Recently in the Statute of Limitations category:
Of particular note is her rejection of Bourke's challenge to his money laundering conspiracy conviction as time-barred because his last transfer of funds outside the U.S. occurred outside the relevant statute of limitations period. Quoting the Second Circuit's decision in United States v. Mennuti, 679 F.2d 1032 (2d Cir. 1982), the court pointed out that "where the object of the conspiracy is economic, the conspiracy 'continues until the conspirators receive their anticipated economic benefits.'" Here, "a reasonable jury could infer that the conspiracy had not terminated by [the date of the last payment], because the privatization [of Azerbaijan's state oil company] had not occurred at that time and no returns had been made on the investments."
Bourke's lawyers argued that "tying the money laundering conspiracy to the underlying substantive violation 'would render the statute of limitations essentially indeterminate.'" Judge Scheindlin disagreed. "That is not the case here. It would be reasonable to conclude that the conspiracy ended when Kozeny and his co-conspirators abandoned their attempts at encouraging the privatization of SOCAR or when they ceased paying bribes to Azeri officials."
When is a recurring offense a "continuing" offense for statutes of limitations purposes? Not when the offense consists of repeated acts of fraudulent conversion of pension checks sent to one's deceased father, a court ruled in United States v. Rivlin, 07CR 524 (SHS), 2007 WL 4276712 (S.D.N.Y. December 5, 2007).
The defendant, charged with a violation of 18 U.S.C. § 664 (embezzlement from a pension fund), moved to dismiss the portion of the indictment that charged him with embezzlement beyond the applicable five-year statute of limitations. Analyzing the "continuing offense" doctrine, which is an exception to the statutory time bar, the court granted the motion, ruling in a case of first impression in the Second Circuit, that the statute of limitations began to run upon the completion of each individual act of embezzlement. Unlike traditional examples of continuing offenses - conspiracy, escape, kidnapping and crimes of possession - "the embezzlement of money from an employee benefit fund is not inherently a prolonged course of conduct" (emphasis in original). Accordingly, the court held "a violation of 18 U.S.C. § 664 is not a continuing offense, regardless of how many times an individual defendant may have violated the statute or whether the defendant was engaged in an on-going course of criminal conduct."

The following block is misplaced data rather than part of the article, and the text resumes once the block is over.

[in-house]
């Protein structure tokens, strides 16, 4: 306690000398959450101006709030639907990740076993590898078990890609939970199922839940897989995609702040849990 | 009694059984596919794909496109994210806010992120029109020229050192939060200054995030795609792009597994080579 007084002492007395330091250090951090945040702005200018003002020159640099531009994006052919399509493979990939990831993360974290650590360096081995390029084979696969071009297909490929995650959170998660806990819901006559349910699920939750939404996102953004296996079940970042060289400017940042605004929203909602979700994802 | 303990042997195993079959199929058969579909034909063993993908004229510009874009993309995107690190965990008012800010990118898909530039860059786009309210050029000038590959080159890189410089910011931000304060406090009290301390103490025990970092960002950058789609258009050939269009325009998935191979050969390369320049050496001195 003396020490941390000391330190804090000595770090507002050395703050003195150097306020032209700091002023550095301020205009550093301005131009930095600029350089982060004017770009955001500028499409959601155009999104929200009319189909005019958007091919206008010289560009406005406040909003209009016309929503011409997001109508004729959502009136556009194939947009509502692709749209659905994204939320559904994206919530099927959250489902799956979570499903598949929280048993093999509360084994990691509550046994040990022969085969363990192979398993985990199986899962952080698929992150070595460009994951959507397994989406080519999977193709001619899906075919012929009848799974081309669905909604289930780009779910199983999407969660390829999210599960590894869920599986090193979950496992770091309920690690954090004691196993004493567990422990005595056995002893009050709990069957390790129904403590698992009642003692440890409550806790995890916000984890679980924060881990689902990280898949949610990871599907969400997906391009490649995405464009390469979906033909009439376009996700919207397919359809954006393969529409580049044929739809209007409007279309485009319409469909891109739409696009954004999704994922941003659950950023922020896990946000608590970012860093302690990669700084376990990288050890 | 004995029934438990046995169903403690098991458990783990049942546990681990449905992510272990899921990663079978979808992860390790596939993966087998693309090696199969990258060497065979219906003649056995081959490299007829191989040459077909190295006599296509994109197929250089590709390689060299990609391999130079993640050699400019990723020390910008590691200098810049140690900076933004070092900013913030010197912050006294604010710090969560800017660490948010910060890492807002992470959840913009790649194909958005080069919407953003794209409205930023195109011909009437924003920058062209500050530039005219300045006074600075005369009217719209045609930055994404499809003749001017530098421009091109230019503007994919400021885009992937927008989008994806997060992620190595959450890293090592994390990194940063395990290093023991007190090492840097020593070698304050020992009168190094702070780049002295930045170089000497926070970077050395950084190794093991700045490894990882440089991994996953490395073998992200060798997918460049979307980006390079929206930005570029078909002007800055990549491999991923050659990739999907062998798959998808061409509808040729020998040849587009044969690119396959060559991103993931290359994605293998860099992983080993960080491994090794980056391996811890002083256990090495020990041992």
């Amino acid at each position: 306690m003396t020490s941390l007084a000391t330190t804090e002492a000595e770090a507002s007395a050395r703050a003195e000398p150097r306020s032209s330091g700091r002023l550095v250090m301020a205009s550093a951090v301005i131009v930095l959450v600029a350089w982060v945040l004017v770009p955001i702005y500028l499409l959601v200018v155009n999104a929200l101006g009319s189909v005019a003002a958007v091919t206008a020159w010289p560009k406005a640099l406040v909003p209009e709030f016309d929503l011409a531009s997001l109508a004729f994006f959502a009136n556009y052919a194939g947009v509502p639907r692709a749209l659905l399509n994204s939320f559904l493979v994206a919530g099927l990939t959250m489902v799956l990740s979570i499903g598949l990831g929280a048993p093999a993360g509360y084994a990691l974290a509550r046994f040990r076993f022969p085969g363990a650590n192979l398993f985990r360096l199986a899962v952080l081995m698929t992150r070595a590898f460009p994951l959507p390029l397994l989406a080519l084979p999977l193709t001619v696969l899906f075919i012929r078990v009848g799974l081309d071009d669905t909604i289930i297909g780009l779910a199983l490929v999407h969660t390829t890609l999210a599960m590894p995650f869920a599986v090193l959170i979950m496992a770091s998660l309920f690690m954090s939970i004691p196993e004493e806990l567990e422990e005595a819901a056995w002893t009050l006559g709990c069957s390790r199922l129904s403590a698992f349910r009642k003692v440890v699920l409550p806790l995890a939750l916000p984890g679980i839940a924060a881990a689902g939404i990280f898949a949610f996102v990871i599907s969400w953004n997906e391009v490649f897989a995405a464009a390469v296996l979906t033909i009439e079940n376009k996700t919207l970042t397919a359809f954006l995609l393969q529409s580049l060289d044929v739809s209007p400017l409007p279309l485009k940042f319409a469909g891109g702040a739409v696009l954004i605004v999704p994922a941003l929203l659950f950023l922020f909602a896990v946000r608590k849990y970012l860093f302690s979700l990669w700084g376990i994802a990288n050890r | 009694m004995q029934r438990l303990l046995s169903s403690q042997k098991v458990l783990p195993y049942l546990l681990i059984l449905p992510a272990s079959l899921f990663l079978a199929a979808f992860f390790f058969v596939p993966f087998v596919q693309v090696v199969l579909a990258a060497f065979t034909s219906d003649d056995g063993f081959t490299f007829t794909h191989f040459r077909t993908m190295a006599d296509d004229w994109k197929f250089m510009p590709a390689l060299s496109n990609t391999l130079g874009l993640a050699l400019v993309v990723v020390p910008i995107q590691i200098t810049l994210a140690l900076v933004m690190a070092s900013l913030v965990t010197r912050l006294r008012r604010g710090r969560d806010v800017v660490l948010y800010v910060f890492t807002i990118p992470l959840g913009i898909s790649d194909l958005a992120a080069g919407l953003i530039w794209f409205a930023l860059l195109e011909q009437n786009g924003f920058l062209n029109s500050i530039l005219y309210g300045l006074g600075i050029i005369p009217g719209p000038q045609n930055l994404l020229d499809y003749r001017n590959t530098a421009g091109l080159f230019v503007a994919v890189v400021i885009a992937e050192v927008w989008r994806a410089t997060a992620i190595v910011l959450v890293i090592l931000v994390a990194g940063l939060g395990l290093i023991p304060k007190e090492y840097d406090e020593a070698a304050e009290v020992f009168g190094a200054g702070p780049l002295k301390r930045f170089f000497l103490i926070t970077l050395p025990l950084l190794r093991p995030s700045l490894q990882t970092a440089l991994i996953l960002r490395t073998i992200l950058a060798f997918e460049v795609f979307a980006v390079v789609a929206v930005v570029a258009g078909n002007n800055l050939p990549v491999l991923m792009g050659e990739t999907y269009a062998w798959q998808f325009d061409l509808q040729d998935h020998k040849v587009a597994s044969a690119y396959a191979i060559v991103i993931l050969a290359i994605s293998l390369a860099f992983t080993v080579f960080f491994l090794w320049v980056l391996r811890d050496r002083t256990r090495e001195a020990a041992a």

This may however be a pyrrhic victory for Rivlin, since he faces the distinct possibility that all acts of embezzlement will be admitted at trial under Fed.R.Evid. 404(b) and, in the event of a conviction, at sentencing as relevant conduct.
See Archives for all posts since September 2007.